No Art

     This was written after I completed a five mile hike and then picked up 
     a volume of Elizabeth Bishop's poetry to enjoy once again on a sunny
     afternoon.  My answer to Bishop's poem, One Art.

 In this thing called losing,
 Bishop said we become masters
 And that losing isn’t a disaster.
  
 No, Not a disaster.
 Losing socks and such stuff.
 I’ve lost earrings, bracelets,
 Expensive ones too, didn’t care
 Beyond maybe a minute or two.
  
 And no pain beyond a stab of nostalgia
 Did I have upon saying goodbye 
 To three houses and two cities.
  
 And yes, it was no disaster
 To bury my mother, 
 A father who really wasn’t,
 The man who really was,
 First one brother, then the other,
 Then lastly, a wife.
 With each, my body and soul
 Savaged by a hurricane, catastrophic, yes.
 But no, no disaster.
  
 Except perhaps, yes, I’ll admit, 
 A tiny bit of soul eroded 
 From the waves of each hurricane
 Breaking over me as I buried each.
 And nothing, nothing did I master.
  
 Except, maybe this—
 I did not look for them
 Since they were gone,
 Emptied of this earth.
  
 Now, there is you and
 I look for you
 In everything I do--
 Every sunset
 Every sunrise
 Every in between time.
  
 I look for you in strangers,
 In cars I pass along the street.
 I look for you at festivals,
 In films I see.
 I look for you in places,
 In the sky of Ruidoso,
 In bars,
 In restaurants,
 In the eyes of strangers, 
 I look for you.
  
 I look for you in all this.
 And in this thing
 Called losing, 
 In which I am well-schooled,
 As are we all, 
 I have tried to make an art,
 To make an art of all this loss.
  
 Yes, this may be no real disaster,
 But Bishop lied.
 There is no art in losing,
 No art at all,
 That I can find to master.
   

The Passing of Summer

 The wind and rain stopped by last night,
 Had a few minor temper tantrums outside
 As I stood watching from the door.
 They slapped the trees limbs around a bit
 And kicked at bits of loose trash in the street.
 Nothing more violent than that.
  
 No pushing down trees.
 No pummeling hail.
 Rather calm for a storm.
 Yet it killed the heat of summer,
 Murdering it without a hint of passion
 And ushering in a cold windy day 
 To begin the fall to winter.
  
 At dawn,
 I stand here,
 Warming myself 
 With this cup of coffee,
 Mourning a summer
 That passed without passion.
   

Down a Dark Hall – M.A. Morris

Brave & Reckless

Down the dark hall
She stumbled,
Running,
Trying to get away from the monster.

Down the dark stairs,
She fell,
Tumbling,
Falling away from the monster.

At night,
In the darkness
Of this house,
She now knew,
Knew monsters were real.

She screamed
Into the night darkness
Of the basement kitchen
As the monster caught her
By the arm.
She heard the low swooshing sound
Of the metal yardstick
Thrumming through the air.
She screamed again at the impact
Upon her back.

Behind her
Into the darkness
She looked
And saw
The monster’s face.

Down into the darkness,
She wished she could fall
When she knew
At the age of nine
Any monster could wear
A mother’s drunken face.


I am a retired teacher, enjoying said retirement.  I have been active in the gay and lesbian community since I threw away my Ken doll at the age of four.

You…

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Heart and Soul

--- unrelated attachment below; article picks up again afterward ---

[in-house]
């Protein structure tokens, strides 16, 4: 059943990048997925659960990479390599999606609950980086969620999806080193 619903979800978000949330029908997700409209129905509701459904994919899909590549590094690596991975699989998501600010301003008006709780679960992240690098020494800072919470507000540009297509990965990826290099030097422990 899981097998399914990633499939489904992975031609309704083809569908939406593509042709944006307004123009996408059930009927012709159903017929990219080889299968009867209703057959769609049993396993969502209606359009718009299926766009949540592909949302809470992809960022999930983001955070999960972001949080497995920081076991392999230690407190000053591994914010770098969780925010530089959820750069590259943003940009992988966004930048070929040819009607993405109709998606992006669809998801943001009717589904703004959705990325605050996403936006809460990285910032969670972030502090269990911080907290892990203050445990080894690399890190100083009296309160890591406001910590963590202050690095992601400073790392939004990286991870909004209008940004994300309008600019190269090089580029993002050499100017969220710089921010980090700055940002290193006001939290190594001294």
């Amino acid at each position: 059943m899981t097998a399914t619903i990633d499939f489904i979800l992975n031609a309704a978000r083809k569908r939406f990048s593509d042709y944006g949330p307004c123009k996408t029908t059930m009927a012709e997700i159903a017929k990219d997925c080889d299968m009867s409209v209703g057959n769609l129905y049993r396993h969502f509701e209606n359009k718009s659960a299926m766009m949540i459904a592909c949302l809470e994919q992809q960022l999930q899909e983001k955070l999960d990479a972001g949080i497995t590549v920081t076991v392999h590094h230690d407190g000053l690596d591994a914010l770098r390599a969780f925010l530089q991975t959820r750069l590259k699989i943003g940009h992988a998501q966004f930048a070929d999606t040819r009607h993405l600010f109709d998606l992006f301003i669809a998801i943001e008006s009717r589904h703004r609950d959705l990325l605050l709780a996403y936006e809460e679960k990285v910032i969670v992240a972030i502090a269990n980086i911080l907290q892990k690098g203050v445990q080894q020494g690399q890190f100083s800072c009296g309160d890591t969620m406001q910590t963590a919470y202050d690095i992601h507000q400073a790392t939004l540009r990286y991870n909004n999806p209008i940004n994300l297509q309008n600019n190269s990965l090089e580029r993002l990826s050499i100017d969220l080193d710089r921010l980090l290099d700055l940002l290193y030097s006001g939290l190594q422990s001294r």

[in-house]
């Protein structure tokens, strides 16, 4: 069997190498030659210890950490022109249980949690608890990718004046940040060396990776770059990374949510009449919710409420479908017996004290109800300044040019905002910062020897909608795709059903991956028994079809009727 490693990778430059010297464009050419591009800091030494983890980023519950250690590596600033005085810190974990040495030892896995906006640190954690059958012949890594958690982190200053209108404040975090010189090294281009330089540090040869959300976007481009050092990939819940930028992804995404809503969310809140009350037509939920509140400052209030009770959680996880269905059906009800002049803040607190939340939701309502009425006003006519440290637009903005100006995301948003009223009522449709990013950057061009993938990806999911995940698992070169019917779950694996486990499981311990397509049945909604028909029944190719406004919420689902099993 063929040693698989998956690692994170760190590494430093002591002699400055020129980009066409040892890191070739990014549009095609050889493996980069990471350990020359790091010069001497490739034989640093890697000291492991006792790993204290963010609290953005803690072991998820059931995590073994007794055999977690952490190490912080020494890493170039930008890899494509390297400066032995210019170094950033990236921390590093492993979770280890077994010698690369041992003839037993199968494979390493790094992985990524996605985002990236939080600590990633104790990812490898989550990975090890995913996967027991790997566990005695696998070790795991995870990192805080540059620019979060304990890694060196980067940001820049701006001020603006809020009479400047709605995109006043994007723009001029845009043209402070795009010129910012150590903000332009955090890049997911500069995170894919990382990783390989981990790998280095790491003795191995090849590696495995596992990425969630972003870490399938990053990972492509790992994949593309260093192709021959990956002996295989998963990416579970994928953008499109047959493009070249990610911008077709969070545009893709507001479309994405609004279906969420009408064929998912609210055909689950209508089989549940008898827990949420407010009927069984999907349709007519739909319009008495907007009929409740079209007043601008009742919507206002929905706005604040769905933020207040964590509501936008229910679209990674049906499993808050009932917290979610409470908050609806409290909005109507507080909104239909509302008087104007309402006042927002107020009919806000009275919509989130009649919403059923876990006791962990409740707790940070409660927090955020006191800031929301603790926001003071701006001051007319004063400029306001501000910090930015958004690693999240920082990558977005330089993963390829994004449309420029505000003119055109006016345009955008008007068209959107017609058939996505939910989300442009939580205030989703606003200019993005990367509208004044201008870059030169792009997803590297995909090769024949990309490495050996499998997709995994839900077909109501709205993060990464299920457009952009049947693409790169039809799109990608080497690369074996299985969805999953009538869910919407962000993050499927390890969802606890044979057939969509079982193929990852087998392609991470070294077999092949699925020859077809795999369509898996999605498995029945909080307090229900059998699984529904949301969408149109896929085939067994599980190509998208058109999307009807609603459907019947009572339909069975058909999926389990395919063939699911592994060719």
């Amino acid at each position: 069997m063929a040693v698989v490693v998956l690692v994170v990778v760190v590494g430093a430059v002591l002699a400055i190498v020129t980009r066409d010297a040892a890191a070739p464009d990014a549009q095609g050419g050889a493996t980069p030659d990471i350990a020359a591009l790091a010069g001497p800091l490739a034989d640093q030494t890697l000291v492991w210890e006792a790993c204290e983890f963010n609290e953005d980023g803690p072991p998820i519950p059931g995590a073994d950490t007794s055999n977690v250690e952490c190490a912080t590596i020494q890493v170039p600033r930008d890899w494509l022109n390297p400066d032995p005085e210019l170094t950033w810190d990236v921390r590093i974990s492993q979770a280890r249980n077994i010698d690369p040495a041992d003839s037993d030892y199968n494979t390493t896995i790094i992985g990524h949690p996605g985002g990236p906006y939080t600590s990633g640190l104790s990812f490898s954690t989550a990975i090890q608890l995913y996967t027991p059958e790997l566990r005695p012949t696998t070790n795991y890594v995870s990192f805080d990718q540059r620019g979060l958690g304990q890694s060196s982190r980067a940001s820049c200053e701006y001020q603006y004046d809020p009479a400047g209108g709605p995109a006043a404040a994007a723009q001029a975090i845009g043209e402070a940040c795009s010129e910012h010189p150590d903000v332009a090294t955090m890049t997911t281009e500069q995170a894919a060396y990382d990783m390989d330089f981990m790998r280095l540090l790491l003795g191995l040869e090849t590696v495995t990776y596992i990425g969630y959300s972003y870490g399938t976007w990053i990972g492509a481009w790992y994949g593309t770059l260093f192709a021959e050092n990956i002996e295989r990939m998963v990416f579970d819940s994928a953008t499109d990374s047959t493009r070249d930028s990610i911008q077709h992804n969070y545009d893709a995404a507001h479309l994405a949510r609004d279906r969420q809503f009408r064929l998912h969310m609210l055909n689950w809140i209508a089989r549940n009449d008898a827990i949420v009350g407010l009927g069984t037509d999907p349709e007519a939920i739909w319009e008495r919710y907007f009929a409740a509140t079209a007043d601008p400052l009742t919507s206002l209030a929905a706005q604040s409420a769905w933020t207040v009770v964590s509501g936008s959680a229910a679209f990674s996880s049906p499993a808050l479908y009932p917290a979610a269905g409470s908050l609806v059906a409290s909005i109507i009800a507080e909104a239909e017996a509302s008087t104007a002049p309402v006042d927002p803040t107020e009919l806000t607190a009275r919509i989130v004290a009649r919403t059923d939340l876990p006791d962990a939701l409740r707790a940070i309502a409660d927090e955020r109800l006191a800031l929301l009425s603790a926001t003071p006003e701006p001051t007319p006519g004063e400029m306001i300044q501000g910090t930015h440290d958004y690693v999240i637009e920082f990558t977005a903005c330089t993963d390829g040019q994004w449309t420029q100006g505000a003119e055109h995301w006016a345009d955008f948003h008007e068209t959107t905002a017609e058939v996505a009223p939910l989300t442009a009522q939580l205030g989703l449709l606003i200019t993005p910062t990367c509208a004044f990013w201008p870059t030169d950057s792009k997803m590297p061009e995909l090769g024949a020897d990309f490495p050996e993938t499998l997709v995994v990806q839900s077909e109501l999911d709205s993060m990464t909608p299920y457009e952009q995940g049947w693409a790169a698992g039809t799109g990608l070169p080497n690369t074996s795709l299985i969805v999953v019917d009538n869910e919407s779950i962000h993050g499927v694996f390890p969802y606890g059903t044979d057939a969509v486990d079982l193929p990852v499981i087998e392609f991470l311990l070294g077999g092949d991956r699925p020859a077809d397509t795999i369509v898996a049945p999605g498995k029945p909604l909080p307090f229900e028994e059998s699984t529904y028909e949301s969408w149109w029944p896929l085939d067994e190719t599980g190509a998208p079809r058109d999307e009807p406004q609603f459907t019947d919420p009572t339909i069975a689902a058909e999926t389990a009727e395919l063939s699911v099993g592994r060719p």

Tell me a truth 
 of burning flames.
  
 Better yet,
 Chant me all the truth
 Of a holy rosary.
  
 Or would you whisper a truth
 Of a head on a silver platter.
  
 Perhaps, you’d like to
 Express the truth
 Of a dance through the city.
  
 Or act out the truth
 In the washing of your hands.
  
 Could you do all that,
 Plus destroy a temple or two,
 And it be the truth 
 Of your heart?
  
 I know you say it would
 But no bushes burn,
 No seas part,
 No lepers heal, 
 No dead rise
 When you know nothing
 Of your own heart and soul. 

Modern Prometheus becomes The Little Stranger

Originally posted on Braveandrecklessblog.com

 So now we know,
 You told me I wasn’t,
 But I was—
 Your creation.
  
 Said you loved me
 Just the way I was—
 But was it true?
  
 Yes, I was perfect
 Just the way I was—
 You said,
 But you didn’t care for:
 My curly hair,
 My dresses,
 My high heels,
 My red lipstick.
  
 So, I became a cut out,
 Of the rest of my parts
 With the parts you inserted,
 A sewn together woman.
 Then electrified and brought back
 To life by a love you claimed
 Was for the true me.
  
 Now the parts you inserted
 Die away, shriveling at the lack
 Of your electricity.
 I stumble,
 A stiff-legged walk to your door,
 Shuck this graying shit and warm myself
 By the fire I create to burn
 These rigor mortised parts.
 Thus, I become something more akin
 To myself once again—
 That little stranger
 With curly hair,
 Wearing dresses,
 High heels,
 And signature whore red—
 I become
 My little one.
  
    

Red Heart Cedar

This red heart cedar stump,
With its dark crevasses
And holes where bugs had homes,
Was sanded smooth.
A urethane finish added for shine
And protection.
The rings are visible still,
Rings that count the years
Until the tree fell in a storm,
Twisted from the earth
By tornadic winds.

Thus, I found it
In the yard.
Took the chain saw to the tree,
Cut it into chunks,
Along with the others that fell
That day while the dog and I
Sought shelter from the storm.

Now I sand and chisel away.
Routing out some hearts concave,
Bowls to be used for filling
At some future date,
Now standing empty.
Sanding some hearts level,
Tables to be used for holding things,
Yet these are empty too.

All this red heart cedar,
Once stood filled with life,
Now stands empty.